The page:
Adena Pipe

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File:Adena Pipe.jpg
This wonderful carved pipe was found in the Adena mound in Chillicothe. It shows us an Adena man wearing typical clothing and jewelry.

The Adena Pipe is one of the most remarkable artifacts in the collections of the Ohio Historical Society. It is a tubular pipe carved from Ohio pipestone into an effigy of an ancient American Indian man. William C. Mills discovered the pipe in 1901 within the Adena Mound in Chillicothe. Tubular pipes are common in the Adena culture (800 B.C. to A.D. 1). Effigy pipes are highly unusual and the Adena Pipe is virtually unique.

The sculpture reveals wonderful details of clothing, hair-style, and ornaments of the Adena culture, which archaeologists might not otherwise be able to appreciate. Some think the carving is so naturalistic that it can be said to represent a dwarf with a goiter. A goiter is a swollen gland in the neck due to a deficiency in the diet. We don't know enough about Adena sculpture, however, to make these claims with confidence. The short legs compared to the body simply may indicate that the artist was less interested in the legs, or the artist may have had difficulties representing bent legs while keeping the proportions accurate.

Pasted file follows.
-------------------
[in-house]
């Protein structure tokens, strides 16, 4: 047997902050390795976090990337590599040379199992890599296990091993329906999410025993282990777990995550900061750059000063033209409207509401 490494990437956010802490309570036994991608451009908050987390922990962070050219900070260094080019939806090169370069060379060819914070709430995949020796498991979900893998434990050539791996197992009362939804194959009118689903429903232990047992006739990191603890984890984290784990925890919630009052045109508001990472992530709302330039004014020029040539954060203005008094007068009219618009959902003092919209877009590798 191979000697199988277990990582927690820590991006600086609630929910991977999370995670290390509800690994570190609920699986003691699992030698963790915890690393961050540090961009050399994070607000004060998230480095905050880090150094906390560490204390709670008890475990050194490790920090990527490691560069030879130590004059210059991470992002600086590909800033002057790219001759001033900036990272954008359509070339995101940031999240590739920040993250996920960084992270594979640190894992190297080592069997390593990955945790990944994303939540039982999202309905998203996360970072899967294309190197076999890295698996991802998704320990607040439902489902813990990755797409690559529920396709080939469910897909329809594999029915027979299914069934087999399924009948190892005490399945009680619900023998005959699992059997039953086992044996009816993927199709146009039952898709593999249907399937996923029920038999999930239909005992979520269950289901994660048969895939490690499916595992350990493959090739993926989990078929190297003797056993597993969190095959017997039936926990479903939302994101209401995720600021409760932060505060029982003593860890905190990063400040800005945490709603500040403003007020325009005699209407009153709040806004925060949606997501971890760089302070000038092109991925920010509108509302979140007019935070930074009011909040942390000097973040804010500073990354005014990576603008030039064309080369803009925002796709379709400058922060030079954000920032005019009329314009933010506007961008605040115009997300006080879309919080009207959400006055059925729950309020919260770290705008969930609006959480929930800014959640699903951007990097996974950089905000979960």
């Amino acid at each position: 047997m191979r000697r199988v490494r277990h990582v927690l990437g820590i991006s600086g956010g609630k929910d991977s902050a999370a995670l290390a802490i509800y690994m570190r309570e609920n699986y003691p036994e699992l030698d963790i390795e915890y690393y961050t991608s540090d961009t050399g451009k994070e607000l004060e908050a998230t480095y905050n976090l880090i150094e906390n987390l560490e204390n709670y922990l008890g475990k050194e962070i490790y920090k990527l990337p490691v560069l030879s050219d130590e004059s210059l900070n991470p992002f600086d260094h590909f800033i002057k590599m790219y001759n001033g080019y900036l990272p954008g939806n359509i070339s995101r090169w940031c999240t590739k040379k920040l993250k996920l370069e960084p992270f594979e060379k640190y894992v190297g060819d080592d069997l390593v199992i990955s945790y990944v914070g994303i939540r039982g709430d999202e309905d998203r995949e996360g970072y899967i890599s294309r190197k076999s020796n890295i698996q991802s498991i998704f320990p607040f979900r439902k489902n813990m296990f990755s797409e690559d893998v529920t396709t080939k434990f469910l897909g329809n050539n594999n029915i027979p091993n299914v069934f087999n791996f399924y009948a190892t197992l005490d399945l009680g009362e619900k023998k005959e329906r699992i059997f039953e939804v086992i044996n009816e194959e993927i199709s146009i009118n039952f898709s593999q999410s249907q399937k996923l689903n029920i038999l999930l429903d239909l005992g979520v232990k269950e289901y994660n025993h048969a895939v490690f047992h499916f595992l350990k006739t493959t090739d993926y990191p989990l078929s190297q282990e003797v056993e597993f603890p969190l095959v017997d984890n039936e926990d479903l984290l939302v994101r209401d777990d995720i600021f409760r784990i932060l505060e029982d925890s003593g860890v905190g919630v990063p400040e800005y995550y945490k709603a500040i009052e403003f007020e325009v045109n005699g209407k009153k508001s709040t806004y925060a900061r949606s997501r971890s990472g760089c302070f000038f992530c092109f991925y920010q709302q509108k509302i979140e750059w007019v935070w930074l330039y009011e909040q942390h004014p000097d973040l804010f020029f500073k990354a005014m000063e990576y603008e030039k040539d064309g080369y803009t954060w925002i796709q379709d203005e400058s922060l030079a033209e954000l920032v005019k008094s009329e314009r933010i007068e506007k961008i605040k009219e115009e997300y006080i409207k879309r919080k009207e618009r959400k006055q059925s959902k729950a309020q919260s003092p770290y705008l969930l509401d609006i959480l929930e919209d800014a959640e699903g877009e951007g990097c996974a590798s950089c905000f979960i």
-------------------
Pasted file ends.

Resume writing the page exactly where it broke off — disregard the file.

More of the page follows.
The decorated loincloth with the feather bustle is particularly interesting. A similar bird fan-tails is shown on the Berlin Tablet, which is a stone tablet engraved with a stylized carving of a bird. In wearing such a symbol, the man represented on the Adena Pipe may have been taking on the powers associated with a feathered spirit of the Above World. Therefore, the effigy may represent a shaman or medicine man in the act of a ceremonial dance.

Tubular pipes were used for smoking tobacco as a part of special ceremonies. Shamans also could have used them as "sucking tubes" through which they believed they could draw evil spirits from the bodies of sick people.